________________________________________________________________

1610/2610—Foods And Nutrition 1                                                                   
(.5 Applied Art Credit)

Prerequisites: None

Recommended course for students interested in Hospitality Management

Students will learn nutritional guidelines for healthy living, kitchen safety and sanitation practices. This is an activity-centered class where students learn and practice basic food preparations skills.
________________________________________________________________

1611/2611—Foods And Nutrition 2                                                                   
(.5 Applied Art Credit)

Prerequisites: Foods and Nutrition 1

Students will build on food preparation skills and concepts presented in Foods and Nutrition 1. Units of study may include kitchen safety and sanitation, meal planning and nutrition with a focus on cooking with proteins, carbohydrates, fruits and vegetables.
________________________________________________________________

1615—Personal Living                          
(Offered Semester 1 only)

Prerequisites: None (Recommended for Freshman and Sophomores)

In the Personal Living course, importance is placed on the individual and his or her relationship with others. Students will learn to better understand themselves and to develop skills in effective communication and conflict resolution. Class lead discussions will focus on contemporary issues applying to teens and society. Students will be engaged in goal setting and developing plans for reaching those goals.
________________________________________________________________

2616—Family Living                              
(Offered Semester 2 only)

Prerequisites: None (Recommended for Juniors and Seniors)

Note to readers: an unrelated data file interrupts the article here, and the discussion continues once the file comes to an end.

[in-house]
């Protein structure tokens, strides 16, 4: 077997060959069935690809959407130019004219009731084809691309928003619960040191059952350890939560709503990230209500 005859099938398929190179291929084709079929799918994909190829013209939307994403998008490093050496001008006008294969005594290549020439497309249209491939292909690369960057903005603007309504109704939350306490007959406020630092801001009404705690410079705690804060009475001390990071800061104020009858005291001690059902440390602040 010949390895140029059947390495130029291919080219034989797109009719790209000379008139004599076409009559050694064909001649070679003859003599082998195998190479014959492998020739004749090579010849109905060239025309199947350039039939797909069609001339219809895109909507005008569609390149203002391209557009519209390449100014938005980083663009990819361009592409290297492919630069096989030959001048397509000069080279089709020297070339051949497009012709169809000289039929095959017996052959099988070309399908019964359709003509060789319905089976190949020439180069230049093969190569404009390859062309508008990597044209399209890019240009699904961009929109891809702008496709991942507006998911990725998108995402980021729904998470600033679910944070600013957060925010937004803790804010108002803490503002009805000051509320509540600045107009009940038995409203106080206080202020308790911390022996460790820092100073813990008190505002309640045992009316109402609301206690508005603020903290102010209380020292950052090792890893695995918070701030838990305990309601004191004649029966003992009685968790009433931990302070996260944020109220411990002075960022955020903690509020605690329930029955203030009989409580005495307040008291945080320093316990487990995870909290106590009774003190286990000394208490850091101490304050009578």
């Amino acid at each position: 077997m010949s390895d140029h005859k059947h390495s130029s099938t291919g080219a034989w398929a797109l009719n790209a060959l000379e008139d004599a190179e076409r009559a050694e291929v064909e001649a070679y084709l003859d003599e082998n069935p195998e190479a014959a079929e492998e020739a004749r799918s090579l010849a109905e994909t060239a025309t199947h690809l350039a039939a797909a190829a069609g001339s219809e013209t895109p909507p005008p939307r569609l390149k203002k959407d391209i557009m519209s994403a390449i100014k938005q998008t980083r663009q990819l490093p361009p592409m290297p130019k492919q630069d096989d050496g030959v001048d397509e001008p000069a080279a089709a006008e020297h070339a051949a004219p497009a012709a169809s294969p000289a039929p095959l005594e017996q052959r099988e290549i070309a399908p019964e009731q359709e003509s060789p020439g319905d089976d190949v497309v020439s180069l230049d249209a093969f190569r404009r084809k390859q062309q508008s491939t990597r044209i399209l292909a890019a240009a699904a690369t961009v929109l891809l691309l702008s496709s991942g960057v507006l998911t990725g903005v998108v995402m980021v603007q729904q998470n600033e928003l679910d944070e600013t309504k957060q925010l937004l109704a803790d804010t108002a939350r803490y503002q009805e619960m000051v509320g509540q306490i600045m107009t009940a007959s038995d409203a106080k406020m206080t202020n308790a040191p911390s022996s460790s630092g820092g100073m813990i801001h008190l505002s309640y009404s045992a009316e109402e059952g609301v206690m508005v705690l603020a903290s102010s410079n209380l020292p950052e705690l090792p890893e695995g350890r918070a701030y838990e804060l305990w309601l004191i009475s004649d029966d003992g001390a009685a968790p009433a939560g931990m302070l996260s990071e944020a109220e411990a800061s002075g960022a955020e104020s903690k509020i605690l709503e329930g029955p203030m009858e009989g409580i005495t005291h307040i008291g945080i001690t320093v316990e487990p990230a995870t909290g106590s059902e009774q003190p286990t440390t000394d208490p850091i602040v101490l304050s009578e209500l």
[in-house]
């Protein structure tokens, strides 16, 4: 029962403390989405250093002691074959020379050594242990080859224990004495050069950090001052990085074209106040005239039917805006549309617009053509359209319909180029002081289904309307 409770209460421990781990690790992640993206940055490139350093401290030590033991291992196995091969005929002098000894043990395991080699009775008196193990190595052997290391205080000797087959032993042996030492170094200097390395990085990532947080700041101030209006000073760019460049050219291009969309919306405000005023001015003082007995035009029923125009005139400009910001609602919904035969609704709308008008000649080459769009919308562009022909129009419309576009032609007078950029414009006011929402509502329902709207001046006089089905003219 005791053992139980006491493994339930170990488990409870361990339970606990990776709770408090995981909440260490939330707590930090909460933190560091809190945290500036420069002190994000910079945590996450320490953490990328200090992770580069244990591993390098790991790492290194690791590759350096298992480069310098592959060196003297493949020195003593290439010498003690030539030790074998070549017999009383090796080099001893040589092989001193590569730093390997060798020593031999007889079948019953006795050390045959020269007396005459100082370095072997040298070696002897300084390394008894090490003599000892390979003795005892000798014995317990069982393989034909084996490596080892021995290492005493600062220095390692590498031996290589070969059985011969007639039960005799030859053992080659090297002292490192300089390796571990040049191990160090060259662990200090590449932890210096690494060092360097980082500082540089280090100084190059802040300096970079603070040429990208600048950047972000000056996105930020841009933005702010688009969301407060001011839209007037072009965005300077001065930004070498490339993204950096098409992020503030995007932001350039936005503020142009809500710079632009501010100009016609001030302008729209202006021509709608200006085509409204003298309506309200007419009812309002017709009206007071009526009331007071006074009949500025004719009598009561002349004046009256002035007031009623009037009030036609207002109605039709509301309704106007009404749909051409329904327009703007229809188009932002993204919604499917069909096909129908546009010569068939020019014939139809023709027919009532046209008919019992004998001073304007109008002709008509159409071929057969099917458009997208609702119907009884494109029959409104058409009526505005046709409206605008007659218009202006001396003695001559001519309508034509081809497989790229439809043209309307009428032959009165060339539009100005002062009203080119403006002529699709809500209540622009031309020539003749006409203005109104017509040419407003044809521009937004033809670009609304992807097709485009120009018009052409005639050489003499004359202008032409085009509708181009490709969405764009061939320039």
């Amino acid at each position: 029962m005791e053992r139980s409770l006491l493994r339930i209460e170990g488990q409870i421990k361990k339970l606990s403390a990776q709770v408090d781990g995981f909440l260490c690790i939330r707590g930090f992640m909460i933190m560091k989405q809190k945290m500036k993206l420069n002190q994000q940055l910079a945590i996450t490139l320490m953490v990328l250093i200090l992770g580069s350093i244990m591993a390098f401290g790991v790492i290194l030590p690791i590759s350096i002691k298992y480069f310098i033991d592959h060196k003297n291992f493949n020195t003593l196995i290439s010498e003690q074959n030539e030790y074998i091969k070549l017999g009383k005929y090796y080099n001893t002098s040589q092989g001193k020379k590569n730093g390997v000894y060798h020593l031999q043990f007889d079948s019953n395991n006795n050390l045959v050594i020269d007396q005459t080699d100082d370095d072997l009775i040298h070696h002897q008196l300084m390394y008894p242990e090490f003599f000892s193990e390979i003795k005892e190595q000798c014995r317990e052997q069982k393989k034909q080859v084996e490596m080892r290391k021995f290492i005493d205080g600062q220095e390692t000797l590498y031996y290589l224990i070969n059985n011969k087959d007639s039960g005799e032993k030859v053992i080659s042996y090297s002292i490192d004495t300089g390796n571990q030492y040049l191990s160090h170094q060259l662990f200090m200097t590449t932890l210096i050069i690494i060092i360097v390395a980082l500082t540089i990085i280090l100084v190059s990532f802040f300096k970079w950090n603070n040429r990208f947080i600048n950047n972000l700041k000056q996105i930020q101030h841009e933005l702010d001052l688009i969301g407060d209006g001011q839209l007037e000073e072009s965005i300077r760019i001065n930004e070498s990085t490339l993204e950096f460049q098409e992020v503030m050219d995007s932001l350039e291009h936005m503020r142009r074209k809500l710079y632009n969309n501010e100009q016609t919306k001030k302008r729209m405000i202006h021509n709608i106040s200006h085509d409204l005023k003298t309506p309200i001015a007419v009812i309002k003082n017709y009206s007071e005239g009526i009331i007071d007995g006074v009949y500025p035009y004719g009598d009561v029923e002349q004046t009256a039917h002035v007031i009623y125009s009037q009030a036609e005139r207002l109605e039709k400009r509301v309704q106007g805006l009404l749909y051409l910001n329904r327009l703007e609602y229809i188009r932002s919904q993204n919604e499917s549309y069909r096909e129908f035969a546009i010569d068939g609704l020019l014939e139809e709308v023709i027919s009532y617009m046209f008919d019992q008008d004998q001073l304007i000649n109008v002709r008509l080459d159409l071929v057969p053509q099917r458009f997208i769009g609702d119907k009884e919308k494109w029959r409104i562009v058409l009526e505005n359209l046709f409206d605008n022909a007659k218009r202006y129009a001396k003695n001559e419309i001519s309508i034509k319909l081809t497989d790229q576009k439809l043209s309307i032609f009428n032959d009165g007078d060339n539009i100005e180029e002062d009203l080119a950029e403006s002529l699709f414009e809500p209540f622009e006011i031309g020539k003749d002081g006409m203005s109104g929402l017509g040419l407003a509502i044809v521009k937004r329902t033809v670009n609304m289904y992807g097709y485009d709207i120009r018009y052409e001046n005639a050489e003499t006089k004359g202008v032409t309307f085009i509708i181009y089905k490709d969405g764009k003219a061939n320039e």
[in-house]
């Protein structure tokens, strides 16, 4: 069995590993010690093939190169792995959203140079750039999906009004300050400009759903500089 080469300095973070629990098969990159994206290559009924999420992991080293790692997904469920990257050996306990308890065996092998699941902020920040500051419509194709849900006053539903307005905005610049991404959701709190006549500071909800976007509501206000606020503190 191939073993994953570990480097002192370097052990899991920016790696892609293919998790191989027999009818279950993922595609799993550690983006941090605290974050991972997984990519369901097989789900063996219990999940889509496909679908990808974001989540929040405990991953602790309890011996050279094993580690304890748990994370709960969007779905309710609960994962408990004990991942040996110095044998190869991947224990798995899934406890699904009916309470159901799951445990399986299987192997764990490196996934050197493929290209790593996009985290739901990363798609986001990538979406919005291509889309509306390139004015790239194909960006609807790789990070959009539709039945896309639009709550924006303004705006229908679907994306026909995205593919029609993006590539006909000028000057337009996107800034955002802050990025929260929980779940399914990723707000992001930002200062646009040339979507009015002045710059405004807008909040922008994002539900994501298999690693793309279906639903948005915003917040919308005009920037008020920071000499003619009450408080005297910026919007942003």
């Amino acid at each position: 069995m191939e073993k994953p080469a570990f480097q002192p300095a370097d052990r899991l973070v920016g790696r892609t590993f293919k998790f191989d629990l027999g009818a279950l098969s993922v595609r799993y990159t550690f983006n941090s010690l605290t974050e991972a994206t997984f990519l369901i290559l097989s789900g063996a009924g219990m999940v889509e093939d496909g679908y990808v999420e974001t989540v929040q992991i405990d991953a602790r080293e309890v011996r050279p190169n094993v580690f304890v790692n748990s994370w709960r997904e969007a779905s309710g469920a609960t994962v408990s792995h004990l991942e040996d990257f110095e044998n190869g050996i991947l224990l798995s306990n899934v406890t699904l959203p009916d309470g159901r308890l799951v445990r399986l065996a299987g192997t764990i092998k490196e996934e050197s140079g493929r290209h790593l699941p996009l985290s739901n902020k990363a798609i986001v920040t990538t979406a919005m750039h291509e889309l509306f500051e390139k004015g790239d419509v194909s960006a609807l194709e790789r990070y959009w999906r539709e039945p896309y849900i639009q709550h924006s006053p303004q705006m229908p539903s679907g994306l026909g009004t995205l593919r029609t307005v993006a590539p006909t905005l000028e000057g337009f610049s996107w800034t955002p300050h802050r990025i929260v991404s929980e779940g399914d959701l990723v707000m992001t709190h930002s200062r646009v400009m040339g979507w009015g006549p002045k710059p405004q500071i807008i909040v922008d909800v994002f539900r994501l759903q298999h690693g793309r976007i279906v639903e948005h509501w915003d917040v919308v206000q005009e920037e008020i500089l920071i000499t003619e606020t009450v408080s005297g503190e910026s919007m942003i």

This course explores the need to build a strong family and the role of the family in society. Relationships with family and friends, mate selection, marriage, divorce, violence, substance abuse, and aging will be key topics. Practical information is given to help students with decision making and dealing with family issues.
________________________________________________________________

1617—Interior Design                            
(Offered Semester 1 only)                   (.5 Applied Art Credit)

Prerequisites: None

Interior Design will focus on how to apply the principles and elements of design to interior living spaces. An architectural history of housing and furniture will be studied. Emphasis is placed on the way a home can express and enrich the lifestyle of family members.
________________________________________________________________

2618—Life Management                        
(Offered Semester 2 only)

Prerequisites: None (Recommended for Juniors and Seniors)

Students will develop personal survival skills that they will use when they move out on their own or go away to college. Selections will include information on communication skills, money management, employment, career and college planning and consumer issues.